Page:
We should probably consider ourselves lucky that the options are limited. Apart from things like :dead:, :beef:, :babe: and :taco: of course.
IPv6 addresses aren't really supposed to spell out domain names, but Facebook has adopted an IPv6 addy that includes the characters "faceb00c." A quick DNS lookup of facebook.com confirms this: the domain resolves to 2a03:2880:2130:cf05:face:b00c::1. Faceb00c. Get it? At The Reg's London office, we can’t agree on what we …
I noticed this a while back when trying to analyse some traffic anomalies on my home network. If they want to use some of the host part of their v6 addresses in that way then why not? Nice of them to label their addresses like that so we don't need to do reverse lookups. Of course, bad boys could emulate to mislead, but only geeks & network engineers look at v6 addresses anyway.
I think I'll use a55 in my future IPv6 addresses.
Oh dear, are we unleashing our inner 8-year-olds via the medium of IPv6 addresses? Back in my day it was 7-segment Casio calculator displays.
Bagsie I get 5537:8008, 'cos it looks rude upside down as any fule kno. Also, teacher smells. Nerr.
I had already noticed this on Sunday. I found out that www.facebook.com was resolving to:
IPv6 "vanity IPs" are fun. I've seen at least :b00b:babe:cafe, the ever present :dead:beef, :b00b:cafe among other funny spellings.
I'm probably going to set up :b00b:135 in the near future...
Where is the news here? Facebook did this back in 2011 when they were based out of the US, before they moved to Ireland. facebook.com pointed to 2620:0:1c18:0:face:b00c::, facebook.de pointed to 2620:0:1c18:0:face:b00c:0:3, and fb.me pointed to 2620:0:1c18:0:face:b00c:0:1. Facebook also has been using the Ireland IPv6 range since around 2012 (2a03:2880:10:cf01:face:b00c:0:4, 2a03:2880:10:1f02:face:b00c:0:27, 2a03:2880:10:6f01:face:b00c:0:2, and such).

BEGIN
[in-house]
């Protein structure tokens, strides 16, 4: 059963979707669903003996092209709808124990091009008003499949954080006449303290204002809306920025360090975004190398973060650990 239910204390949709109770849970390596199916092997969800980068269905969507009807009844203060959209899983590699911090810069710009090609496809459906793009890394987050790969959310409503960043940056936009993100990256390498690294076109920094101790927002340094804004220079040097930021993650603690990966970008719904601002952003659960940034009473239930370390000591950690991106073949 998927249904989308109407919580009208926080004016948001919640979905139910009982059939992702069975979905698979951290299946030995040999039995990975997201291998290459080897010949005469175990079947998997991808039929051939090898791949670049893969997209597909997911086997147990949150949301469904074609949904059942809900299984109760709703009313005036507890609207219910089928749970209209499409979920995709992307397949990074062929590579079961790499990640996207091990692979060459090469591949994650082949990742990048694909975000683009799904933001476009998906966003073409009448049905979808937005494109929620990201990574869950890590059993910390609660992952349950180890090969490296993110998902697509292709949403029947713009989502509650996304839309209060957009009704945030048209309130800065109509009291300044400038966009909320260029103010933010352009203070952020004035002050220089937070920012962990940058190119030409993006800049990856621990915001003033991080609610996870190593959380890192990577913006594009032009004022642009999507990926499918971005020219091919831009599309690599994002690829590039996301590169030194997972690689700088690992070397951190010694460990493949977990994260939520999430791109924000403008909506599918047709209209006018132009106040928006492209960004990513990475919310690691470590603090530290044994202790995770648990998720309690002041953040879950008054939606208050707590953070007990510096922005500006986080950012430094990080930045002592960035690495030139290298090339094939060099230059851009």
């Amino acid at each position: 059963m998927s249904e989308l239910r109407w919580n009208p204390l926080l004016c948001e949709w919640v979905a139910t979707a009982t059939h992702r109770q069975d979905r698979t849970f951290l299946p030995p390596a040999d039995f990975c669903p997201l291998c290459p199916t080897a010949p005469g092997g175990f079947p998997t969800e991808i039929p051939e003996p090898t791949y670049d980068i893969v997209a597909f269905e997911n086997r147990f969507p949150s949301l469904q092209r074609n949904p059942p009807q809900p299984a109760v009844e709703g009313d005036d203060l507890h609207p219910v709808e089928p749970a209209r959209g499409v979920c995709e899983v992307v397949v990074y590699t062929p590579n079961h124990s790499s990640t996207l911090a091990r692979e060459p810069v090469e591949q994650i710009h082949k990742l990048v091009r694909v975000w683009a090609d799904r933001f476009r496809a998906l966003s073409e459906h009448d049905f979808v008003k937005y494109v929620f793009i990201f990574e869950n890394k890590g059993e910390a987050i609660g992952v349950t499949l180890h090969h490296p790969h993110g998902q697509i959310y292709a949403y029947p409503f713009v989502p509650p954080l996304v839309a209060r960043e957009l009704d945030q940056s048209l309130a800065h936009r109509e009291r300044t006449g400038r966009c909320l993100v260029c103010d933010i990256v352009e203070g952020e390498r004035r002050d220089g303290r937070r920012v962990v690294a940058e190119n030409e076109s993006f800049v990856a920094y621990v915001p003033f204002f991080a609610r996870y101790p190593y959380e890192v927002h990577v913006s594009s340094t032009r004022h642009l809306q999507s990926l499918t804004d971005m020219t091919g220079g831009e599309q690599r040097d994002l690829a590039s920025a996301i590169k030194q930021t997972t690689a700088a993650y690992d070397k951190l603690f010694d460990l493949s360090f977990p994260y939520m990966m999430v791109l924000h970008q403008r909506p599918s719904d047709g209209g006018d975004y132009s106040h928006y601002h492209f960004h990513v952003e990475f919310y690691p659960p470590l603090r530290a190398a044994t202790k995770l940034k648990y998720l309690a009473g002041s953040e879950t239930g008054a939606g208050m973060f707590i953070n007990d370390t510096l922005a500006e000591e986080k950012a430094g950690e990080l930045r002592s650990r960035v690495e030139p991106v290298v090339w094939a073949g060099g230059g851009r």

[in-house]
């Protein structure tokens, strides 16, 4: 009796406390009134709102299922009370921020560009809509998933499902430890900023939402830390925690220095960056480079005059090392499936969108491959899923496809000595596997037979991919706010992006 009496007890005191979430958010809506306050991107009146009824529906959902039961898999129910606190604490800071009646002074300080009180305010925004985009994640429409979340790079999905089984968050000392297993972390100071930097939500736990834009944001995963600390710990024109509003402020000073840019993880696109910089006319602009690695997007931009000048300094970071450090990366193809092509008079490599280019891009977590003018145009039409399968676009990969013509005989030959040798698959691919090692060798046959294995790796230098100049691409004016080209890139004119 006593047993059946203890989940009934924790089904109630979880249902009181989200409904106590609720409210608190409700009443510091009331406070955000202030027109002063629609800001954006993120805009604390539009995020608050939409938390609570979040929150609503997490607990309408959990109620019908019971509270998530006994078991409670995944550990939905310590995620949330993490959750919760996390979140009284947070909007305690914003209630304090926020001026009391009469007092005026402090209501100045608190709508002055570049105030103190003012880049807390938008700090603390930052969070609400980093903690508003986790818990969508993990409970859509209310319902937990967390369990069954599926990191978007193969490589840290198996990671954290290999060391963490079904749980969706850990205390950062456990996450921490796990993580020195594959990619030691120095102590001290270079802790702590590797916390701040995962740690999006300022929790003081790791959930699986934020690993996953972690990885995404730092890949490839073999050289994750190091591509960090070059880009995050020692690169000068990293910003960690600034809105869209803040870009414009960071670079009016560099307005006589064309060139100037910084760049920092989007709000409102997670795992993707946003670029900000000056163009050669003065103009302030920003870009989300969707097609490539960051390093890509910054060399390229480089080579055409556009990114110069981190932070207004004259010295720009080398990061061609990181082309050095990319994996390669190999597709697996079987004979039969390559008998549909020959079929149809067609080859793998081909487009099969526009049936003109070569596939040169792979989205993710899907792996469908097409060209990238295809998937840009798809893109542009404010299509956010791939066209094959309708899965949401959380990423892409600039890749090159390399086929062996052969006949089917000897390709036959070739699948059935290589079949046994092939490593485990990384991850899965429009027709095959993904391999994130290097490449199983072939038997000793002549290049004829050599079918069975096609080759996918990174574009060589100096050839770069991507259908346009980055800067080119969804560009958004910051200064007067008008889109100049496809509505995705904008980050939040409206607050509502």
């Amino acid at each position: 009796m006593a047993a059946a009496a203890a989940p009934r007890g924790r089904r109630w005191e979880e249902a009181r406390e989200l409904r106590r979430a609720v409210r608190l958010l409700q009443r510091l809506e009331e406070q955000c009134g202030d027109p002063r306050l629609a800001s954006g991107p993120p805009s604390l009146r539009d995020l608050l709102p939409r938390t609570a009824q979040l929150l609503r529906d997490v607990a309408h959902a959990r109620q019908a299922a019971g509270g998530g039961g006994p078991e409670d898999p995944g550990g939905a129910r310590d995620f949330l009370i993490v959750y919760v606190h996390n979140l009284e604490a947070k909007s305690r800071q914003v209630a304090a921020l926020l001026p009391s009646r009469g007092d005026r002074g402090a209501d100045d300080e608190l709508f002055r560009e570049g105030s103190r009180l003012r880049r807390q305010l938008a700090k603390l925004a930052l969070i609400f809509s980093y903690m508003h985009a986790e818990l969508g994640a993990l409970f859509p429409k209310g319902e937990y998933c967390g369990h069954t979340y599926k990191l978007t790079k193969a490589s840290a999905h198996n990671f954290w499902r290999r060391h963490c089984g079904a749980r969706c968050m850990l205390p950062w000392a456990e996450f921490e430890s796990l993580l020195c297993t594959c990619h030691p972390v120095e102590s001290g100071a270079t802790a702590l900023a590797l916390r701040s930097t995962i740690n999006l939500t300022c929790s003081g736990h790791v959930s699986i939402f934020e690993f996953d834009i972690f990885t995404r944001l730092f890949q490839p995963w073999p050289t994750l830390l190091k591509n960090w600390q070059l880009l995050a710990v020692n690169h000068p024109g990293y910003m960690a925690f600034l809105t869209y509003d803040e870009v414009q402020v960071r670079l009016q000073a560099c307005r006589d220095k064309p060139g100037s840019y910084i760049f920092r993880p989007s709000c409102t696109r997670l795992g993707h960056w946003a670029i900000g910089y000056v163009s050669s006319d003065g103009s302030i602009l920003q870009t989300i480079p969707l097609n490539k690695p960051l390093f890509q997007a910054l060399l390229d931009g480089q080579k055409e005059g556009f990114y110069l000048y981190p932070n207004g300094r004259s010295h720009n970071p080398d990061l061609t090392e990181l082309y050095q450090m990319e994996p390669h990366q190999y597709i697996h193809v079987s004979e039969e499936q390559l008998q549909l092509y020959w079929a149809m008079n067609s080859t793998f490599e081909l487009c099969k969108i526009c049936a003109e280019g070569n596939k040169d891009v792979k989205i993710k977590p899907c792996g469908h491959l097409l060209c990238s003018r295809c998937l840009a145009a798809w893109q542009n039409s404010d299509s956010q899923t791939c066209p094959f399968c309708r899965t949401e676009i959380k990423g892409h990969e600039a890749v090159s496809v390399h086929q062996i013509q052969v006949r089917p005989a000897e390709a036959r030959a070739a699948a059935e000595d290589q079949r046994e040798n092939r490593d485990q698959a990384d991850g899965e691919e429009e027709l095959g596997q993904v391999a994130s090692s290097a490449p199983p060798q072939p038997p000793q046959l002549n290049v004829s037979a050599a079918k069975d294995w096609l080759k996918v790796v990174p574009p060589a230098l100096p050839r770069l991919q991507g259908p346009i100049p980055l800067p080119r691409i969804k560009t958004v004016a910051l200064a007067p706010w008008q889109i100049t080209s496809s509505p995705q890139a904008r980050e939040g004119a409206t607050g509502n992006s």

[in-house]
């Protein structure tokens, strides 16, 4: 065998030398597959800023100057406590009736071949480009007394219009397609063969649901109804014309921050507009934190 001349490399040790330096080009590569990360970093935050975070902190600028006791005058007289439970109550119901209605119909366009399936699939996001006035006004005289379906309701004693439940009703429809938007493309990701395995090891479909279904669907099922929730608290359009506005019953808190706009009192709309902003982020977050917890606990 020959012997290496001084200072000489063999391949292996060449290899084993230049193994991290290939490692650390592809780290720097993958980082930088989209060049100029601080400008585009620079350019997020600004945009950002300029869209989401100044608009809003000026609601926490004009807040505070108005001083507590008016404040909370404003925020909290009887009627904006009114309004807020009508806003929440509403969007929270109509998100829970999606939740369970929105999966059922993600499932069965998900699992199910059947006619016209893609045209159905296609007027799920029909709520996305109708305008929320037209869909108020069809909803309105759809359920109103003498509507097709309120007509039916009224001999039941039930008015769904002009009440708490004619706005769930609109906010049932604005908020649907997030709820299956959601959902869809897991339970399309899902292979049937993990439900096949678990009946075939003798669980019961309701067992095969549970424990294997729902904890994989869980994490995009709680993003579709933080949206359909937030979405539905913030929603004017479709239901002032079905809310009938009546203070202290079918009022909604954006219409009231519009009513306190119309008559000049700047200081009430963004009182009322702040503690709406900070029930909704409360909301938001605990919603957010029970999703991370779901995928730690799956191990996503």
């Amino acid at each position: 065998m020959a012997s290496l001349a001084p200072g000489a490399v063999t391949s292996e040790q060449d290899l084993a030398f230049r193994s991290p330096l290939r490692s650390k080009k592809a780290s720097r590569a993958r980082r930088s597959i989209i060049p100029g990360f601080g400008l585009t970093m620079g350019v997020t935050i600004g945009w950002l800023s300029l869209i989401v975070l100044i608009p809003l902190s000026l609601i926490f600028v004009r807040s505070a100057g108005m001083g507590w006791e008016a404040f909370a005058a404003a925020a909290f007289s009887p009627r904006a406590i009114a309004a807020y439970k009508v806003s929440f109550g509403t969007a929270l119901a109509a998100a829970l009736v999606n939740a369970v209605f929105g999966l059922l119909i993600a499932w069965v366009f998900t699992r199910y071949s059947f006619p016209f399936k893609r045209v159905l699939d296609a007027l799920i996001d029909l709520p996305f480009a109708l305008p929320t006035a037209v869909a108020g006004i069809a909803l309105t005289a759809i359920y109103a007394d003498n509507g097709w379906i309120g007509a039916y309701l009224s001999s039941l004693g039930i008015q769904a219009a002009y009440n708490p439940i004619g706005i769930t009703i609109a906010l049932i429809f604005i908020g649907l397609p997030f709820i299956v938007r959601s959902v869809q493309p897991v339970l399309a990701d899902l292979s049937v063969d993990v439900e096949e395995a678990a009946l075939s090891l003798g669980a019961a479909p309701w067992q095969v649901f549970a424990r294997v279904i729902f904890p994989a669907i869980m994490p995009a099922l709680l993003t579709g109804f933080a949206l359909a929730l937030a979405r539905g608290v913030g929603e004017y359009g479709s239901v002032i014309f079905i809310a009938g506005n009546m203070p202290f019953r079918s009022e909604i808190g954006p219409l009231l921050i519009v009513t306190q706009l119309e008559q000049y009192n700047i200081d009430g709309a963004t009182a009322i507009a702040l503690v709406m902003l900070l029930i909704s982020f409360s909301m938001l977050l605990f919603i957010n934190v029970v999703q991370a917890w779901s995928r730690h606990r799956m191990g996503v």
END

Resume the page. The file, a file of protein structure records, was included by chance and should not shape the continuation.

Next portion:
It's not much different to me using ::80:0 through ::80:FFFF (currently up to ::80:c) for my Web sites, with ::8080:x, ::443:x, ::4443:x, ::8081:x, and ::8008:x reserved for future use.
If you're not using SLAAC, and are running services on different IPv6 IPs, you may need to store IPv6 addresses in your short term memory. If the first 64 bits are in your long-term memory, and the last 64 bits aren't completely random, they are easier to remember.
I have a ULA ::/48 (including four ::/64s) and three public ::/64s in my long-term memory.
I could use ::c00c:1e:: if I wanted, just like The Register could use ::e1:12e9::, but what is the point if it just means having to remember even more in your long-term memory (going from 64 bits to 96 bits). Unless you're working on the servers, IP addresses (whether IPv4 or IPv6) are mostly hidden thanks to DNS.
Something perhaps more newsworthy IPv6-related is that www.whatismyip.com has enabled IPv6 support in the last month or so, so those of us with IPv6 can no longer rely on it to find out what our IPv4 IP address is.
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